For children, making music promotes learning

The young musician shines in all cognitive spheres that depend on attention, such as intelligence tests, memory and academic learning. Explanations by researcher Isabelle Peretz

Child playing piano

How does music learning affect our brains? What effects does it have on curiosity, attention and memory? Should music learning be made compulsory in school? These are some of the questions Isabelle Peretz asked. In Learning Music. Nouvelles des neurosciences, a book recently published by Editions Odile Jacob, this researcher advises to make music from the age of 6 months. She cites a rare study in the wild conducted by professors at McMaster University in Ontario, Canada, on babies. “Babies and their parents learn a repertoire of songs by beating, moving and singing. After 6 months, the baby’s musical skills are tested.” Interestingly, parent-child communication is more intense and socio-emotional development (exploration, smiles) improves further among baby “musicians”. “I see in it the beginnings of intelligence,” analyses Isabelle Peretz.

Around the age of 6, similar effects are found. “Children aged 6 who receive piano or singing lessons for a year take a few more points on the intelligence measurement scale. Theater classes or the absence of lessons, during the same period, do not give such an advantage.” Interestingly, teaching 8-year-olds the basics of music for six months, one class per week, helps in the acquisition of reading skills.

While engaging your children in a daily class, you should not hesitate to call on outside help such as a babysitter, you should also know that babysitters sometimes have certain musical skills and can also give classes when they babysit your children.

A good complement to general education

The intellectual advantage of the young musician, expressed in higher academic performance, seems to be maintained throughout his schooling. For example, a recent survey of 18,000 students confirmed that at the end of high school (aged 16 to 17), Canadian students who participated in a wind orchestra, choir or string ensemble had a higher success rate in all subjects assessed (mathematics, biology, English). Those who had taken art courses did not show such an advantage. It should be noted, however, that the intellectual advantage is no longer observed in professional musicians when compared to non-musician professionals. “Music students do not have a higher IQ than university students in other disciplines,” notes Isabelle Peretz,”In other words, learning to make music is an asset when the activity is part of the general education. Subscribe to this newsletter and Iagree to receive special promotional offers and discounts.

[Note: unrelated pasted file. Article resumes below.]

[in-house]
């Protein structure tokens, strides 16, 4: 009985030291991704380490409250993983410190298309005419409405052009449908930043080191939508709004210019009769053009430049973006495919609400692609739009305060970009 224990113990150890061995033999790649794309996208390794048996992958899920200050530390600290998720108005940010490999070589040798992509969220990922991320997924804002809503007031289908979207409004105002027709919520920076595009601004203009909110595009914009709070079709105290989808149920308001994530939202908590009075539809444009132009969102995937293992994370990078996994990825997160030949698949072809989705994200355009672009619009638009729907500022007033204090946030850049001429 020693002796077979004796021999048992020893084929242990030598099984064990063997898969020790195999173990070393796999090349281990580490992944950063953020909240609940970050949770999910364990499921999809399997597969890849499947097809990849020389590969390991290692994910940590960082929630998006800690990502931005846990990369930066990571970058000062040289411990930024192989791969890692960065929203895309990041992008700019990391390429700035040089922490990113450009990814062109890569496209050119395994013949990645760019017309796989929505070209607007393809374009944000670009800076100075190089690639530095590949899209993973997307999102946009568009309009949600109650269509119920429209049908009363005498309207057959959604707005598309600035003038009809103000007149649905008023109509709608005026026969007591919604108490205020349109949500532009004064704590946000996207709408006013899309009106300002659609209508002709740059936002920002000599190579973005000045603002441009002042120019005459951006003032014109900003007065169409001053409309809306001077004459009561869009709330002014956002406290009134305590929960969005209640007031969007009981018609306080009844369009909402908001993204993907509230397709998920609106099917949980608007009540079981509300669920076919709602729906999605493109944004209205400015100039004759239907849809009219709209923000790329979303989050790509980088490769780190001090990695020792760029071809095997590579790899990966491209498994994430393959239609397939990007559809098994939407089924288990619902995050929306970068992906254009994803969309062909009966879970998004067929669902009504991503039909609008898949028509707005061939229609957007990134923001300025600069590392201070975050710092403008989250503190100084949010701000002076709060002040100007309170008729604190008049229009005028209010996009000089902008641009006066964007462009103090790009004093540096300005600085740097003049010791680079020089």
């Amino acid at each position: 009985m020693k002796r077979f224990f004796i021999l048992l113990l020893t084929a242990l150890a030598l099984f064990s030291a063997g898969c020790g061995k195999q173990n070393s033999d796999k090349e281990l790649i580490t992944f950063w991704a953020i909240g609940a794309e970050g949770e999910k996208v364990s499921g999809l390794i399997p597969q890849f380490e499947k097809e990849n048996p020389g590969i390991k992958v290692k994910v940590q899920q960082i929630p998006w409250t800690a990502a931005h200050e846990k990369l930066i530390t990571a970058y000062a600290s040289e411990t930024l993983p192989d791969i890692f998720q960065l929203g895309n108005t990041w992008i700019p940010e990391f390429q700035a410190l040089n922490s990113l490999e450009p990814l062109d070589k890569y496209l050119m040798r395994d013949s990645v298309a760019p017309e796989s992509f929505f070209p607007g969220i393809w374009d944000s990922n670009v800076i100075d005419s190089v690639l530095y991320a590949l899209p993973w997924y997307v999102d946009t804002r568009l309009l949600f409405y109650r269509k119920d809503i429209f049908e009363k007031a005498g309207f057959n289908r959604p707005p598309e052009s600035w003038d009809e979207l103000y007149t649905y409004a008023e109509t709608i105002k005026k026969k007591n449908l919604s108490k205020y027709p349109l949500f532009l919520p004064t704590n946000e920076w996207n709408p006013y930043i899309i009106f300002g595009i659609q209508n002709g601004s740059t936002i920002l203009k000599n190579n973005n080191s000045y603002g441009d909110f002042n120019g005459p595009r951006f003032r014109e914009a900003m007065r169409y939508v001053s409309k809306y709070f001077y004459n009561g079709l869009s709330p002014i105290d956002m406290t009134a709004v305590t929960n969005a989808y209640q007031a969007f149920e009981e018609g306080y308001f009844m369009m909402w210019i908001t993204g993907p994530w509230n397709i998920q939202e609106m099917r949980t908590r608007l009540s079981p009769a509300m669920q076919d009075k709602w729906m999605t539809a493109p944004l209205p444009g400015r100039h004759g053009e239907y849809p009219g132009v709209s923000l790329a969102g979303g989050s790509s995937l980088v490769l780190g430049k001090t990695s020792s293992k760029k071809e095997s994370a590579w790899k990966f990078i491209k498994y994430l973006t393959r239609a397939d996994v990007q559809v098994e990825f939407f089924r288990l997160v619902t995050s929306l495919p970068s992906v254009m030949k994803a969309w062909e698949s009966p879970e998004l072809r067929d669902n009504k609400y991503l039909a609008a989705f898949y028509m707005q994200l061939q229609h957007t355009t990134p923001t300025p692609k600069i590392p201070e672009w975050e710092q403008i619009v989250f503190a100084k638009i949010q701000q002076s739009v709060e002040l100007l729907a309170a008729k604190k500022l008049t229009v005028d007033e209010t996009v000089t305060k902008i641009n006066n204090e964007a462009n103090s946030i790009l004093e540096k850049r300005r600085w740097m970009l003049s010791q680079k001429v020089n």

What about the Mozart effect, according to which simply listening to music improves the intellect? “It is not enough to make the child hear music. The latter must do so,” says Isabelle Peretz. Thus, knowing that piano learning is more effective at modifying the brain than attentive but passive listening is to be taken into consideration in music instruction, such as in the master class where students attend without playing.

Studying with music

Some teachers also believe that studying with background music can help you concentrate. What does science say about it? “The results of the research are mixed. On the one hand, music can help you concentrate. On the other hand, she distracts. For example, it can affect reading and memory, especially if there are words. The presence of background music must therefore be measured with discernment.” Isabelle Peretz cites a recent study on the subject (The effect of background music: Listening to emotionally touching music enhances facial memory capacity).

In a learning phase, a student is asked to memorize several faces presented on a screen. In his headphones, he is sometimes heard melancholic instrumental music, sometimes the sound of rain, sometimes silence. “The results show that memory is better in the presence of moving instrumental music and in silence. Indeed, a joyful music distracts, as does the sound of rain.

Singing together promotes social cohesion

Another interesting fact is that music would have an effect on social behaviour. In this way, singing together would, according to several studies, increase confidence in each other and promote cooperation rather than competition. In the game of the prisoner’s dilemma, for example, known to probe the attitude of mutual aid in the face of betrayal, individuals who sing in chorus just before show greater confidence in the other and cooperate more than those who read poetry together or watch a film, or listen to pre-recorded music.

Is there an age beyond which it is no longer possible to learn music? “Many adults have always wanted to learn music,” observes Isabelle Peretz. And seeing the children’s music lessons, some wonder if this would not be an opportunity to get started. Science is encouraging in this regard. Yes, even at an advanced age, you can learn music.” He concluded: “In addition to the fact that this learning has a protective effect on the brain – the age-related decline is less devastating for the musician – learning music late improves listening in noise, attention and prevents the harm of social isolation.